Condiment/Spread

The Cheesiest, Meltiest Spread Takes its Cues from a Reuben Sandwich

April  9, 2018

I didn't grow up in the South, so I only discovered pimento cheese about five years ago. I learned that the ingenious blend of grated sharp cheddar with mayonnaise, onion, and spices is typically a dip for celery sticks. Since then, I've discovered that its highest expression is—in my non-loyalist opinion—as a grilled pimento cheese. On the griddle, this easy cheese spread not only melts perfectly, but comes amped up with flavorful add-ins. Plus, there's extra creaminess from the mayonnaise.

Ultimately, I was inspired by pimento cheese when developing a Reuben sandwich for the farm-to-table tavern I was opening at the time. I had a hunch that I needed something more than a slice of Swiss to highlight my house-made pastrami and sauerkraut, but couldn't put my finger on what would do the trick.

The trouble with a lot of Reubens I've had in my day is the Swiss cheese. A medium-hard cheese, Swiss does not readily melt. Meltiness is, in my book, essential in a griddled sandwich. But even when heated, Swiss is just a blanket over the fillings.

How much better would it be, I thought, if the cheese could become melty, spreadable, and totally integrated into the sandwich? Better yet, what if I could combine the cheese with all the elements of Russian dressing—mayonnaise, ketchup, and sweet pickle relish—and use it to Reuben-ize any kind of grilled sandwich, even ones without the signature pastrami? Vegetarian Reubens would be possible! And so I began my recipe tests to adapt the concept of pimento cheese to the inveterate Reuben.

Check out the melt on this vegetarian beet Reuben. Photo by Julia Gartland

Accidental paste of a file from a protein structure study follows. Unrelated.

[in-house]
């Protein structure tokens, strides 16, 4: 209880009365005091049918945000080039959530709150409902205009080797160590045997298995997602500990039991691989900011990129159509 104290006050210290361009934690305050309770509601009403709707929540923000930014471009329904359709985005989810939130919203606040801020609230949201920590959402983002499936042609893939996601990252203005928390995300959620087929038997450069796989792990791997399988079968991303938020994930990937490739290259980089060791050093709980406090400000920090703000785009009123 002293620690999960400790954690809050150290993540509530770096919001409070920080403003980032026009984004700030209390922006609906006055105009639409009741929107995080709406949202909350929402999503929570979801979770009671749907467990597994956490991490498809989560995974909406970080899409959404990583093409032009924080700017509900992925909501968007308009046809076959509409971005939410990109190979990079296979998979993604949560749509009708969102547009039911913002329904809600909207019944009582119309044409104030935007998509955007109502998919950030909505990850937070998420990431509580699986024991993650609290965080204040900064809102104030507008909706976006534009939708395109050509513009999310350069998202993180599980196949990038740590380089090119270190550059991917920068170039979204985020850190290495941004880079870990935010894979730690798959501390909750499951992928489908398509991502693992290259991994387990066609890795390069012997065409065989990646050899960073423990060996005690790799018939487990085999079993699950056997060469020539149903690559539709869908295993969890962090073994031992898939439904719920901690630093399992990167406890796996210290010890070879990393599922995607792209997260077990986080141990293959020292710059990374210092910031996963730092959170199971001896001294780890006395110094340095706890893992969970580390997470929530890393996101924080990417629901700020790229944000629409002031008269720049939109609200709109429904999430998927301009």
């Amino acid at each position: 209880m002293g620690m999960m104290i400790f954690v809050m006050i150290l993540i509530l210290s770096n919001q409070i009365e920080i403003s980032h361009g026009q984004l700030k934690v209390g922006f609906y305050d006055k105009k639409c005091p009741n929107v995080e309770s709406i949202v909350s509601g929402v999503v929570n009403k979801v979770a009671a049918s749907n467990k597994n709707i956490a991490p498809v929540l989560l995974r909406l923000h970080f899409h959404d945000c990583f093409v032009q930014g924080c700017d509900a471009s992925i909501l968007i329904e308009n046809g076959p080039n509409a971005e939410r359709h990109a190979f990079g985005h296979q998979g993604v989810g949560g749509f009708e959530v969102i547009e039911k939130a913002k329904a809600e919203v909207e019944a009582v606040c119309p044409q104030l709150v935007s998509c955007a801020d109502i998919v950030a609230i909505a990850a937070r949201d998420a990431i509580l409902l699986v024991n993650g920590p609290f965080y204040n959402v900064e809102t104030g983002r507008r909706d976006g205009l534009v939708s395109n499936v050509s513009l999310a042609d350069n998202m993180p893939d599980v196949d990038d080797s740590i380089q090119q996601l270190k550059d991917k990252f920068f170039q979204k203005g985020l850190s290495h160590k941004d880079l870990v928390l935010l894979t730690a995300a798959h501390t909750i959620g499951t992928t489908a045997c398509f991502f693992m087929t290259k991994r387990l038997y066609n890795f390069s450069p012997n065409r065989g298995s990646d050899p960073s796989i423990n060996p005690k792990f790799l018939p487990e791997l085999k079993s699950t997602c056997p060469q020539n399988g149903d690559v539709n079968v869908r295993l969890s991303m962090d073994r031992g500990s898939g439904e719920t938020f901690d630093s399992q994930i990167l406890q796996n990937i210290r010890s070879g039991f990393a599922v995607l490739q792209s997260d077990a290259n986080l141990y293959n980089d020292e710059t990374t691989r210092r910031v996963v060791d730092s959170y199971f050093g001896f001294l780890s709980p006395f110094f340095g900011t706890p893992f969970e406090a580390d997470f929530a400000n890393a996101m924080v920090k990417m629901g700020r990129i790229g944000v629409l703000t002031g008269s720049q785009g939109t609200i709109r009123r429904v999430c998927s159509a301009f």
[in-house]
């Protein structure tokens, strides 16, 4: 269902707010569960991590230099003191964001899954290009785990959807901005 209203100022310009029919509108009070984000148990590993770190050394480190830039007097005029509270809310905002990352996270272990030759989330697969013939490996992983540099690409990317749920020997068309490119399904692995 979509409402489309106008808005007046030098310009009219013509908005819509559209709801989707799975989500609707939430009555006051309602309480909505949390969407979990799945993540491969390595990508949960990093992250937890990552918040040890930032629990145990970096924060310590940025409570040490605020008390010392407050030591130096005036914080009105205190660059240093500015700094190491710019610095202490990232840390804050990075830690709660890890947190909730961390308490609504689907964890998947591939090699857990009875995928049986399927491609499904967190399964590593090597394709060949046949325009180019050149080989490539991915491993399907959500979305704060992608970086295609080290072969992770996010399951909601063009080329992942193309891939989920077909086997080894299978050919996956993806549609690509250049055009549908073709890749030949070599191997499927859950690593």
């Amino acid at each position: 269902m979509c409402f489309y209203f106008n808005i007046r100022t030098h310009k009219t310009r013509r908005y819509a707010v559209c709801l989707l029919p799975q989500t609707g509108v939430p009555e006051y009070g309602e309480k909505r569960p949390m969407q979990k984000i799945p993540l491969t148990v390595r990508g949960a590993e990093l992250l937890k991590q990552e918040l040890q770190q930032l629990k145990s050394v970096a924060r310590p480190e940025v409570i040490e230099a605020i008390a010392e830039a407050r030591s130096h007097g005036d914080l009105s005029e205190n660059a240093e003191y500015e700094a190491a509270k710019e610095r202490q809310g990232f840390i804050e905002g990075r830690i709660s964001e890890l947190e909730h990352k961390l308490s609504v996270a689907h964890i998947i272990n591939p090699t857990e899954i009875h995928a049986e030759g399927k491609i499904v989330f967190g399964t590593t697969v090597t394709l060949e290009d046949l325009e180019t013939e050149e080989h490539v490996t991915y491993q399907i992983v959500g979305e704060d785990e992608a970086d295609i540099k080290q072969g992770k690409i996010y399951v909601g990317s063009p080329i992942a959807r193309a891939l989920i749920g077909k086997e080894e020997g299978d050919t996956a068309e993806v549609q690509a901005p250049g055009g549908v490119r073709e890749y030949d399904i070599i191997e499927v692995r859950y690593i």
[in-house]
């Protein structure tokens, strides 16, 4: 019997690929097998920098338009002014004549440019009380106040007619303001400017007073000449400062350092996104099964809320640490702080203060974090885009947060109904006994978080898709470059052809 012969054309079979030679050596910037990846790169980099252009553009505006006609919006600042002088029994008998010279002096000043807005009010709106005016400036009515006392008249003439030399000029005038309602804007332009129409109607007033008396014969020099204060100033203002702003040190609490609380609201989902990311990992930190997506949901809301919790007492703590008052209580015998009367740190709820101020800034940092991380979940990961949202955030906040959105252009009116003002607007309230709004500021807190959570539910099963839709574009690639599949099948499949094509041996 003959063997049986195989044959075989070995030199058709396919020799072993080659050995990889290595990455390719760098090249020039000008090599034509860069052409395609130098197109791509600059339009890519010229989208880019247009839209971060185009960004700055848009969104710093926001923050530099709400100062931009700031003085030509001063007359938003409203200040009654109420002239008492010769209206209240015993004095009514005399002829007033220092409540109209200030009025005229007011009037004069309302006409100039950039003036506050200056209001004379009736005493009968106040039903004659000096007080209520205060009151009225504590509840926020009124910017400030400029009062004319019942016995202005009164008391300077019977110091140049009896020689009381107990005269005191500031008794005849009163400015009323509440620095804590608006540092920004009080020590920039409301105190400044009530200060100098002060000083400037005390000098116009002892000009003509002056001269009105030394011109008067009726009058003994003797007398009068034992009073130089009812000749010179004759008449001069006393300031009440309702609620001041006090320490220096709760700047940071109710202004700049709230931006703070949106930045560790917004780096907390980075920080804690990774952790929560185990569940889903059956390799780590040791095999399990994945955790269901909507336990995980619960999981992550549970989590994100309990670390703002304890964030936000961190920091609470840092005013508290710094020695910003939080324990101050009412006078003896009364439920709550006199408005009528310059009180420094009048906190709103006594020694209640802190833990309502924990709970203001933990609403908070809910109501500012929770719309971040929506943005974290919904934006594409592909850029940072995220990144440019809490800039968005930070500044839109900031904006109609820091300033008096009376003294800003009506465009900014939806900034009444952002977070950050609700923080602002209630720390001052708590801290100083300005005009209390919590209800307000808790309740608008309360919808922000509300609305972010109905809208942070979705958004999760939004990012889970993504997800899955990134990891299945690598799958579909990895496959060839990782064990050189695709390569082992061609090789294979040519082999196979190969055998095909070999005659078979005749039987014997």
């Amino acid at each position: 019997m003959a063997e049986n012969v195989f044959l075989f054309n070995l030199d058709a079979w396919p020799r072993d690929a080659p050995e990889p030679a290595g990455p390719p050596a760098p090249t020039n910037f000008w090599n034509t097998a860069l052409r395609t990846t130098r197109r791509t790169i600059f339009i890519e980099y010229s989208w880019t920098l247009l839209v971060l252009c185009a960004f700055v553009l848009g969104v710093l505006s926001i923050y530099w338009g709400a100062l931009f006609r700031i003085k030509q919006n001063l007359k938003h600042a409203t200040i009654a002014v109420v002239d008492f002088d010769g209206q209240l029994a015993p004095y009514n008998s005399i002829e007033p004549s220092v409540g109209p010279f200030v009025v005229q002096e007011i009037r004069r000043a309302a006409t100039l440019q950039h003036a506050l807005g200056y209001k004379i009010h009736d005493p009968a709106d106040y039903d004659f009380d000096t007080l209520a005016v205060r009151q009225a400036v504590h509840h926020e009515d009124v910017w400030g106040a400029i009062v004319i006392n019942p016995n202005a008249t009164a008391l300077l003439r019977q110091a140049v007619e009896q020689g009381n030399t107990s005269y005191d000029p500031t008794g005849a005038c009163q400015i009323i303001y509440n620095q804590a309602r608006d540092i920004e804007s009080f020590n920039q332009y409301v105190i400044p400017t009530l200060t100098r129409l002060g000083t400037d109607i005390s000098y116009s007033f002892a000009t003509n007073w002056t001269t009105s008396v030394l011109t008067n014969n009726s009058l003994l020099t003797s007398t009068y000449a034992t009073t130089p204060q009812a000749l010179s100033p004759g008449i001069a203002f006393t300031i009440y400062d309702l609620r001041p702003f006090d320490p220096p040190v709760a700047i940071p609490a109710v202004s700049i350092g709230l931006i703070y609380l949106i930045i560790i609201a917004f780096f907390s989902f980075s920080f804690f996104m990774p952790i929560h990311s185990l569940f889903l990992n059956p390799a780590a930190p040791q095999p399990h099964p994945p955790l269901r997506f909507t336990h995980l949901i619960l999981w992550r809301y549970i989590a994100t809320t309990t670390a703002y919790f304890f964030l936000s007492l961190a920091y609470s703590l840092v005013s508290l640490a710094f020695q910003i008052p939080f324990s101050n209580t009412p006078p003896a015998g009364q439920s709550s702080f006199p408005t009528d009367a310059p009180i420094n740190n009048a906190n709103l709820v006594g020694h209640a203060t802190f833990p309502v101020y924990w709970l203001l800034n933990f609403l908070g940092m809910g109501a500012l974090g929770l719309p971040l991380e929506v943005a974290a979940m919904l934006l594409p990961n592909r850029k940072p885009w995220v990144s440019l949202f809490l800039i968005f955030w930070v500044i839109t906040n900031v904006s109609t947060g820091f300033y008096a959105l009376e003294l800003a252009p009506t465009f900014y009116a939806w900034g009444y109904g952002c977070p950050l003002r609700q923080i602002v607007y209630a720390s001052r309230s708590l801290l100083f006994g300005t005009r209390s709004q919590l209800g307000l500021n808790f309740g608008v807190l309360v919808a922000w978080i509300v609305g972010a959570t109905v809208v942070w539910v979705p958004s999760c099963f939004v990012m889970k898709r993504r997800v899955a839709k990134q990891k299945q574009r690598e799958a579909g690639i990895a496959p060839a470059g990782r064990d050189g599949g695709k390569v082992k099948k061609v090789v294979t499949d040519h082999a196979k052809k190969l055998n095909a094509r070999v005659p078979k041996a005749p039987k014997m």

It turned out that grating the Swiss cheese not only facilitated melting, it also allowed me to blend in the flavors one would expect in a Reuben. As I played around with a few variations of my "Reuben cheese," I could not believe I hadn't eaten it anywhere else before.

This Reuben cheese lets you improvise a lot—proven by the incredible sandwich I made with this spread and some sliced, canned beets. Would you believe me if I told you that I've at last made peace with these scourges of my youth? I'll now keep a can on hand so that I can make a beet Reuben anytime, in as quick as the five minutes it takes to make a batch of Reuben cheese.

Whether you're talking corned beef, pastrami, or turkey—or lean toward seitan, tempeh, tofu, or even beets—you're set to go with a quick batch of Reuben cheese. Spread it on both sides of your favorite rye or pumpernickel, preheat your griddle, and grab a plate while it melts.

For that matter, you might skip the fillings altogether and just eat a grilled Reuben cheese.

What are your favorite grilled cheese toppings, and can you Reuben-ize them with this melty spread? Tell us in the comments below!

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4 Comments

DanaERT April 12, 2018
I'm not Southern either (Connecticut native!) but I live in Virginia and my sister lives in North Carolina, and I am a pimento cheese convert for sure. I LOVE IT.<br />But. Onions?? I've never had one with onions, and I've become a bit of a connoisseur (translation: I eat a lot of it -haha) and I've not yet seen one with onions. And I think that's a good thing. :)<br />I think my Reuben-loving husband would probably like this spread - it looks like a must-try!
 
Author Comment
Lynne C. April 13, 2018
You're right about the onions! Scott Peacock (care of Edna Lewis) does not include them, but some other pimento cheese recipes do. I enjoy the piquancy the onion brings to balance the richness. The choice is yours!
 
Anne April 10, 2018
Love the idea, but I personally wouldn't use Swiss cheese as the basis, I don't really like it's taste or texture and I'm Swiss! I had to get over it while living in the US, when asked for my cheese choice on a sandwich or burger, Swiss never crossed my mind. Thanks for the recipe, it will inspire me to create my own version.
 
Author Comment
Lynne C. April 13, 2018
You'd probably really enjoy pimento cheese, in that case, Anne.